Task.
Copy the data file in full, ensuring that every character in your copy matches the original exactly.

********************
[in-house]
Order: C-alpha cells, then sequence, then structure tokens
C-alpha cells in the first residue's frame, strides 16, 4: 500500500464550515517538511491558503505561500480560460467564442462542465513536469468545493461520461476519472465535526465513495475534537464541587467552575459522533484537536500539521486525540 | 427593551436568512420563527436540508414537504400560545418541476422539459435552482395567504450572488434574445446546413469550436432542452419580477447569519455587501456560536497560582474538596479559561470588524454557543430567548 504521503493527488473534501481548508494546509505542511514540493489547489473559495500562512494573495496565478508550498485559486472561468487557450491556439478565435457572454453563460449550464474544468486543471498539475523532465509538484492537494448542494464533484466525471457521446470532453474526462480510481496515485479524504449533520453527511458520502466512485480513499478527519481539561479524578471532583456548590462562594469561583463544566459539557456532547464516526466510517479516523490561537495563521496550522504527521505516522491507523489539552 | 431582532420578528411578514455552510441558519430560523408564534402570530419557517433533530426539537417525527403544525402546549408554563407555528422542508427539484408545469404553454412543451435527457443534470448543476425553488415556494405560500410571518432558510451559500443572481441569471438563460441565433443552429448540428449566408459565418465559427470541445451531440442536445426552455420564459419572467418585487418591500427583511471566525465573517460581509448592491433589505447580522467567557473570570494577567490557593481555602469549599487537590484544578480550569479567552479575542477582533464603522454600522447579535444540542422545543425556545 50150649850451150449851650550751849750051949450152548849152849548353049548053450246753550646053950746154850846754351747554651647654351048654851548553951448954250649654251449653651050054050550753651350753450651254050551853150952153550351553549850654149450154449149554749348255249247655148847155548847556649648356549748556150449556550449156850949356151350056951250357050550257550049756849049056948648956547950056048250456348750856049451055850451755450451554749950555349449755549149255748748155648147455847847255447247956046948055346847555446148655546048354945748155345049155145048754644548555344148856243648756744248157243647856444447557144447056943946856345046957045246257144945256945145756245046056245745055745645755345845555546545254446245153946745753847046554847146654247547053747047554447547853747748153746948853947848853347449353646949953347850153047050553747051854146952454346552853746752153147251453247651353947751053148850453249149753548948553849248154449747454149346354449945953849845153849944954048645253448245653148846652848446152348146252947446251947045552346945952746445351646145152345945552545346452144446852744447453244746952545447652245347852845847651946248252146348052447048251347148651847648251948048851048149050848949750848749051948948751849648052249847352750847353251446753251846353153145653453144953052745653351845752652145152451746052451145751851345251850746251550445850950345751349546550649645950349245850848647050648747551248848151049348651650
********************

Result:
[in-house]
Order: C-alpha cells, then sequence, then structure tokens
C-alpha cells in the first residue's frame, strides 16, 4: 500500500464550515517538511491558503505561500480560460467564442462542465513536469468545493461520461476519472465535526465513495475534537464541587467552575459522533484537536500539521486525540 | 427593551436568512420563527436540508414537504400560545418541476422539459435552482395567504450572488434574445446546413469550436432542452419580477447569519455587501456560536497560582474538596479559561470588524454557543430567548 504521503493527488473534501481548508494546509505542511514540493489547489473559495500562512494573495496565478508550498485559486472561468487557450491556439478565435457572454453563460449550464474544468486543471498539475523532465509538484492537494448542494464533484466525471457521446470532453474526462480510481496515485479524504449533520453527511458520502466512485480513499478527519481539561479524578471532583456548590462562594469561583463544566459539557456532547464516526466510517479516523490561537495563521496550522504527521505516522491507523489539552 | 431582532420578528411578514455552510441558519430560523408564534402570530419557517433533530426539537417525527403544525402546549408554563407555528422542508427539484408545469404553454412543451435527457443534470448543476425553488415556494405560500410571518432558510451559500443572481441569471438563460441565433443552429448540428449566408459565418465559427470541445451531440442536445426552455420564459419572467418585487418591500427583511471566525465573517460581509448592491433589505447580522467567557473570570494577567490557593481555602469549599487537590484544578480550569479567552479575542477582533464603522454600522447579535444540542422545543425556545 50150649850451150449851650550751849750051949450152548849152849548353049548053450246753550646053950746154850846754351747554651647654351048654851548553951448954250649654251449653651050054050550753651350753450651254050551853150952153550351553549850654149450154449149554749348255249247655148847155548847556649648356549748556150449556550449156850949356151350056951250357050550257550049756849049056948648956547950056048250456348750856049451055850451755450451554749950555349449755549149255748748155648147455847847255447247956046948055346847555446148655546048354945748155345049155145048754644548555344148856243648756744248157243647856444447557144447056943946856345046957045246257144945256945145756245046056245745055745645755345845555546545254446245153946745753847046554847146654247547053747047554447547853747748153746948853947848853347449353646949953347850153047050553747051854146952454346552853746752153147251453247651353947751053148850453249149753548948553849248154449747454149346354449945953849845153849944954048645253448245653148846652848446152348146252947446251947045552346945952746445351646145152345945552545346452144446852744447453244746952545447652245347852845847651946248252146348052447048251347148651847648251948048851048149050848949750848749051948948751849648052249847352750847353251446753251846353153145653453144953052745653351845752652145152451746052451145751851345251850746251550445850950345751349546550649645950349245850848647050648747551248848151049348651650